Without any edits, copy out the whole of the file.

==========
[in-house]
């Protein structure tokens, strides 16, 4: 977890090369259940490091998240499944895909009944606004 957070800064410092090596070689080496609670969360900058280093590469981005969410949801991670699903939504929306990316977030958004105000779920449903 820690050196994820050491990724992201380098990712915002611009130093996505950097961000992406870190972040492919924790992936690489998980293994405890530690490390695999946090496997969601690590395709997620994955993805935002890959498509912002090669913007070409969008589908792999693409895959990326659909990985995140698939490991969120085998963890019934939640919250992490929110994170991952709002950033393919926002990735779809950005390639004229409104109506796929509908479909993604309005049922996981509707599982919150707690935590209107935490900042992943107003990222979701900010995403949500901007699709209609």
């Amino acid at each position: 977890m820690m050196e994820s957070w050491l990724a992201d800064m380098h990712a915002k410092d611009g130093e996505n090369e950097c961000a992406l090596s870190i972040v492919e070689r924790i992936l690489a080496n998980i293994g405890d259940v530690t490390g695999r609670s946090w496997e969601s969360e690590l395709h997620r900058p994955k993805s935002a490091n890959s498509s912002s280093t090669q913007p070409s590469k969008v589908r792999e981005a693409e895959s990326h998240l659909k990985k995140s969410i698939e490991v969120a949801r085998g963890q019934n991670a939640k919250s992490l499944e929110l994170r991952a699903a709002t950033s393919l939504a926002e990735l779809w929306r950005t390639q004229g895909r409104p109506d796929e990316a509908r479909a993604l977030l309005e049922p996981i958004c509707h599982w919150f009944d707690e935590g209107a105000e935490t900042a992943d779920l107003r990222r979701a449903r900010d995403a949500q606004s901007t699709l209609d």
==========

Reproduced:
[in-house]
């Protein structure tokens, strides 16, 4: 977890090369259940490091998240499944895909009944606004 957070800064410092090596070689080496609670969360900058280093590469981005969410949801991670699903939504929306990316977030958004105000779920449903 820690050196994820050491990724992201380098990712915002611009130093996505950097961000992406870190972040492919924790992936690489998980293994405890530690490390695999946090496997969601690590395709997620994955993805935002890959498509912002090669913007070409969008589908792999693409895959990326659909990985995140698939490991969120085998963890019934939640919250992490929110994170991952709002950033393919926002990735779809950005390639004229409104109506796929509908479909993604309005049922996981509707599982919150707690935590209107935490900042992943107003990222979701900010995403949500901007699709209609």
């Amino acid at each position: 977890m820690m050196e994820s957070w050491l990724a992201d800064m380098h990712a915002k410092d611009g130093e996505n090369e950097c961000a992406l090596s870190i972040v492919e070689r924790i992936l690489a080496n998980i293994g405890d259940v530690t490390g695999r609670s946090w496997e969601s969360e690590l395709h997620r900058p994955k993805s935002a490091n890959s498509s912002s280093t090669q913007p070409s590469k969008v589908r792999e981005a693409e895959s990326h998240l659909k990985k995140s969410i698939e490991v969120a949801r085998g963890q019934n991670a939640k919250s992490l499944e929110l994170r991952a699903a709002t950033s393919l939504a926002e990735l779809w929306r950005t390639q004229g895909r409104p109506d796929e990316a509908r479909a993604l977030l309005e049922p996981i958004c509707h599982w919150f009944d707690e935590g209107a105000e935490t900042a992943d779920l107003r990222r979701a449903r900010d995403a949500q606004s901007t699709l209609d």